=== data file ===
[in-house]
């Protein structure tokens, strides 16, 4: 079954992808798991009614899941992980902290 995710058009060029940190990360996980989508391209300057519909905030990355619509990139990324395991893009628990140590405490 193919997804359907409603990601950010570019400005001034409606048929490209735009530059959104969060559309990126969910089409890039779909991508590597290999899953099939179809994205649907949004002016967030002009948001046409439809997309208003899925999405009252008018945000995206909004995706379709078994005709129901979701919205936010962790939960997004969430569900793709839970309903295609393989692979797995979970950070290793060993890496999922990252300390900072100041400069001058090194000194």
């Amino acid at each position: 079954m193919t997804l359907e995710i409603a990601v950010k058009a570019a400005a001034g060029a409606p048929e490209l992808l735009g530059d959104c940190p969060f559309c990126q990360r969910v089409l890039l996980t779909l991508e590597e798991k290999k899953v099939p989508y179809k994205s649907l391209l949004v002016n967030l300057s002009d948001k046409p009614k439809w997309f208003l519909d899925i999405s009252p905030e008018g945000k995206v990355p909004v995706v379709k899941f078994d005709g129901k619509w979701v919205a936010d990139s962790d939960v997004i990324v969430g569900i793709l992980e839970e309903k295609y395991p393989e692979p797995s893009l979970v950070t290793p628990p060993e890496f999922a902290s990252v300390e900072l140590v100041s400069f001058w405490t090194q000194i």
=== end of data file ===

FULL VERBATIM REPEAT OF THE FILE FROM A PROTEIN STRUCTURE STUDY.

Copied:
[in-house]
């Protein structure tokens, strides 16, 4: 079954992808798991009614899941992980902290 995710058009060029940190990360996980989508391209300057519909905030990355619509990139990324395991893009628990140590405490 193919997804359907409603990601950010570019400005001034409606048929490209735009530059959104969060559309990126969910089409890039779909991508590597290999899953099939179809994205649907949004002016967030002009948001046409439809997309208003899925999405009252008018945000995206909004995706379709078994005709129901979701919205936010962790939960997004969430569900793709839970309903295609393989692979797995979970950070290793060993890496999922990252300390900072100041400069001058090194000194």
């Amino acid at each position: 079954m193919t997804l359907e995710i409603a990601v950010k058009a570019a400005a001034g060029a409606p048929e490209l992808l735009g530059d959104c940190p969060f559309c990126q990360r969910v089409l890039l996980t779909l991508e590597e798991k290999k899953v099939p989508y179809k994205s649907l391209l949004v002016n967030l300057s002009d948001k046409p009614k439809w997309f208003l519909d899925i999405s009252p905030e008018g945000k995206v990355p909004v995706v379709k899941f078994d005709g129901k619509w979701v919205a936010d990139s962790d939960v997004i990324v969430g569900i793709l992980e839970e309903k295609y395991p393989e692979p797995s893009l979970v950070t290793p628990p060993e890496f999922a902290s990252v300390e900072l140590v100041s400069f001058w405490t090194q000194i």